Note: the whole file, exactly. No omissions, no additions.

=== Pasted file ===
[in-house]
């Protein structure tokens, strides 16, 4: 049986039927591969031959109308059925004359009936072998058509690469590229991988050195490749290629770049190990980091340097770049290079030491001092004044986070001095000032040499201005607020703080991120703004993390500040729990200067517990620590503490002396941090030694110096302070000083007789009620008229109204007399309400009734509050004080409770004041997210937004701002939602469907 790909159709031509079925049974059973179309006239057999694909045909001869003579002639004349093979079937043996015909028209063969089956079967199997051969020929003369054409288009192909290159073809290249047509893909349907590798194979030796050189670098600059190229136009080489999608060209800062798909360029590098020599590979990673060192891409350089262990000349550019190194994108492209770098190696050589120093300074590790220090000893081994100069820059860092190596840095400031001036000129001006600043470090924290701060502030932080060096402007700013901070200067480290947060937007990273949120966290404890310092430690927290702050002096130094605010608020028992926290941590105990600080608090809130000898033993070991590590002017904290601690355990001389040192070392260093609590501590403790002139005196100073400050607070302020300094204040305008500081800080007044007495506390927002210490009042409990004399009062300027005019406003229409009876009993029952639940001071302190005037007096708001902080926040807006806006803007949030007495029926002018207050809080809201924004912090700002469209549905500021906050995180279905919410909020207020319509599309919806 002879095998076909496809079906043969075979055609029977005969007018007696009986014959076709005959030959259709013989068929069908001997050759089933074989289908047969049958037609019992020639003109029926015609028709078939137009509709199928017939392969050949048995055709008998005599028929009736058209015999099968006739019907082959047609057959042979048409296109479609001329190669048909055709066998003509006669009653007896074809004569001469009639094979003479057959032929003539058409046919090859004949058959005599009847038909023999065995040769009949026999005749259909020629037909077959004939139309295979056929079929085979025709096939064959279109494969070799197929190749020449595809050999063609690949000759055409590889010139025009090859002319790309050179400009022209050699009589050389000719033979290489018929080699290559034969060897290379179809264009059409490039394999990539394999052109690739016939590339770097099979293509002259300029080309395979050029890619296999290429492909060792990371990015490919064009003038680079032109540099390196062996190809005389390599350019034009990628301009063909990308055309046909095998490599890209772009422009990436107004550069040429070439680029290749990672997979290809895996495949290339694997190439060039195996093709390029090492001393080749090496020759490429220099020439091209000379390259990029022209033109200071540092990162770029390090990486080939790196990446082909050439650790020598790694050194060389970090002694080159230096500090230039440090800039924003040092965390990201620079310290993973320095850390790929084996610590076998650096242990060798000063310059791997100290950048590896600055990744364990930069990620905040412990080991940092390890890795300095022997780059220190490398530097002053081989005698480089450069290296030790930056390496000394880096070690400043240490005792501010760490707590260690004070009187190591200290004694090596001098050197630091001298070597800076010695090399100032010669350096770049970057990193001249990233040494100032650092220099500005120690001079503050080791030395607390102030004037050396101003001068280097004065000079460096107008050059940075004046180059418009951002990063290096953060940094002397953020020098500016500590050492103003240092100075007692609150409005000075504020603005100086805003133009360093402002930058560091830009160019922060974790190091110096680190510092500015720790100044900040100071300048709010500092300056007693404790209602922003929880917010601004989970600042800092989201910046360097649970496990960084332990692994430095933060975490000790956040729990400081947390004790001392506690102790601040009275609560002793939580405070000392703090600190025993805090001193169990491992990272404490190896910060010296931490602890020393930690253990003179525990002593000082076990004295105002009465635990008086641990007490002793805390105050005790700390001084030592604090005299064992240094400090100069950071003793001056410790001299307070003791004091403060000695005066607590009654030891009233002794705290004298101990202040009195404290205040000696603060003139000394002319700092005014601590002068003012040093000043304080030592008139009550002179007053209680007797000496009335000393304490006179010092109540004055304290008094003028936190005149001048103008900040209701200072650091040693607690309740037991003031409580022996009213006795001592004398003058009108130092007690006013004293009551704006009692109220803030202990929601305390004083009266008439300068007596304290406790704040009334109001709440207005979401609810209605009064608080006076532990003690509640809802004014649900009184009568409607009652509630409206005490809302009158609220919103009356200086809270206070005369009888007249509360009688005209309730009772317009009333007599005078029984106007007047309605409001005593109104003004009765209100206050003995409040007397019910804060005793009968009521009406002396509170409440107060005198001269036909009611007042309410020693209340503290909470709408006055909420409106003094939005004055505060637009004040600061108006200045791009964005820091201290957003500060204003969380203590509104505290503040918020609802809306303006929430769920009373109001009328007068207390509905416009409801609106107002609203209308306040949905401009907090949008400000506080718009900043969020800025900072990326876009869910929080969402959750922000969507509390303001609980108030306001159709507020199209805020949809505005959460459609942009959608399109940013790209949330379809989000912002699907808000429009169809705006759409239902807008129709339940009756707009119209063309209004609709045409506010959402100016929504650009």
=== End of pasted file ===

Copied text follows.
[in-house]
């Protein structure tokens, strides 16, 4: 049986039927591969031959109308059925004359009936072998058509690469590229991988050195490749290629770049190990980091340097770049290079030491001092004044986070001095000032040499201005607020703080991120703004993390500040729990200067517990620590503490002396941090030694110096302070000083007789009620008229109204007399309400009734509050004080409770004041997210937004701002939602469907 790909159709031509079925049974059973179309006239057999694909045909001869003579002639004349093979079937043996015909028209063969089956079967199997051969020929003369054409288009192909290159073809290249047509893909349907590798194979030796050189670098600059190229136009080489999608060209800062798909360029590098020599590979990673060192891409350089262990000349550019190194994108492209770098190696050589120093300074590790220090000893081994100069820059860092190596840095400031001036000129001006600043470090924290701060502030932080060096402007700013901070200067480290947060937007990273949120966290404890310092430690927290702050002096130094605010608020028992926290941590105990600080608090809130000898033993070991590590002017904290601690355990001389040192070392260093609590501590403790002139005196100073400050607070302020300094204040305008500081800080007044007495506390927002210490009042409990004399009062300027005019406003229409009876009993029952639940001071302190005037007096708001902080926040807006806006803007949030007495029926002018207050809080809201924004912090700002469209549905500021906050995180279905919410909020207020319509599309919806 002879095998076909496809079906043969075979055609029977005969007018007696009986014959076709005959030959259709013989068929069908001997050759089933074989289908047969049958037609019992020639003109029926015609028709078939137009509709199928017939392969050949048995055709008998005599028929009736058209015999099968006739019907082959047609057959042979048409296109479609001329190669048909055709066998003509006669009653007896074809004569001469009639094979003479057959032929003539058409046919090859004949058959005599009847038909023999065995040769009949026999005749259909020629037909077959004939139309295979056929079929085979025709096939064959279109494969070799197929190749020449595809050999063609690949000759055409590889010139025009090859002319790309050179400009022209050699009589050389000719033979290489018929080699290559034969060897290379179809264009059409490039394999990539394999052109690739016939590339770097099979293509002259300029080309395979050029890619296999290429492909060792990371990015490919064009003038680079032109540099390196062996190809005389390599350019034009990628301009063909990308055309046909095998490599890209772009422009990436107004550069040429070439680029290749990672997979290809895996495949290339694997190439060039195996093709390029090492001393080749090496020759490429220099020439091209000379390259990029022209033109200071540092990162770029390090990486080939790196990446082909050439650790020598790694050194060389970090002694080159230096500090230039440090800039924003040092965390990201620079310290993973320095850390790929084996610590076998650096242990060798000063310059791997100290950048590896600055990744364990930069990620905040412990080991940092390890890795300095022997780059220190490398530097002053081989005698480089450069290296030790930056390496000394880096070690400043240490005792501010760490707590260690004070009187190591200290004694090596001098050197630091001298070597800076010695090399100032010669350096770049970057990193001249990233040494100032650092220099500005120690001079503050080791030395607390102030004037050396101003001068280097004065000079460096107008050059940075004046180059418009951002990063290096953060940094002397953020020098500016500590050492103003240092100075007692609150409005000075504020603005100086805003133009360093402002930058560091830009160019922060974790190091110096680190510092500015720790100044900040100071300048709010500092300056007693404790209602922003929880917010601004989970600042800092989201910046360097649970496990960084332990692994430095933060975490000790956040729990400081947390004790001392506690102790601040009275609560002793939580405070000392703090600190025993805090001193169990491992990272404490190896910060010296931490602890020393930690253990003179525990002593000082076990004295105002009465635990008086641990007490002793805390105050005790700390001084030592604090005299064992240094400090100069950071003793001056410790001299307070003791004091403060000695005066607590009654030891009233002794705290004298101990202040009195404290205040000696603060003139000394002319700092005014601590002068003012040093000043304080030592008139009550002179007053209680007797000496009335000393304490006179010092109540004055304290008094003028936190005149001048103008900040209701200072650091040693607690309740037991003031409580022996009213006795001592004398003058009108130092007690006013004293009551704006009692109220803030202990929601305390004083009266008439300068007596304290406790704040009334109001709440207005979401609810209605009064608080006076532990003690509640809802004014649900009184009568409607009652509630409206005490809302009158609220919103009356200086809270206070005369009888007249509360009688005209309730009772317009009333007599005078029984106007007047309605409001005593109104003004009765209100206050003995409040007397019910804060005793009968009521009406002396509170409440107060005198001269036909009611007042309410020693209340503290909470709408006055909420409106003094939005004055505060637009004040600061108006200045791009964005820091201290957003500060204003969380203590509104505290503040918020609802809306303006929430769920009373109001009328007068207390509905416009409801609106107002609203209308306040949905401009907090949008400000506080718009900043969020800025900072990326876009869910929080969402959750922000969507509390303001609980108030306001159709507020199209805020949809505005959460459609942009959608399109940013790209949330379809989000912002699907808000429009169809705006759409239902807008129709339940009756707009119209063309209004609709045409506010959402100016929504650009």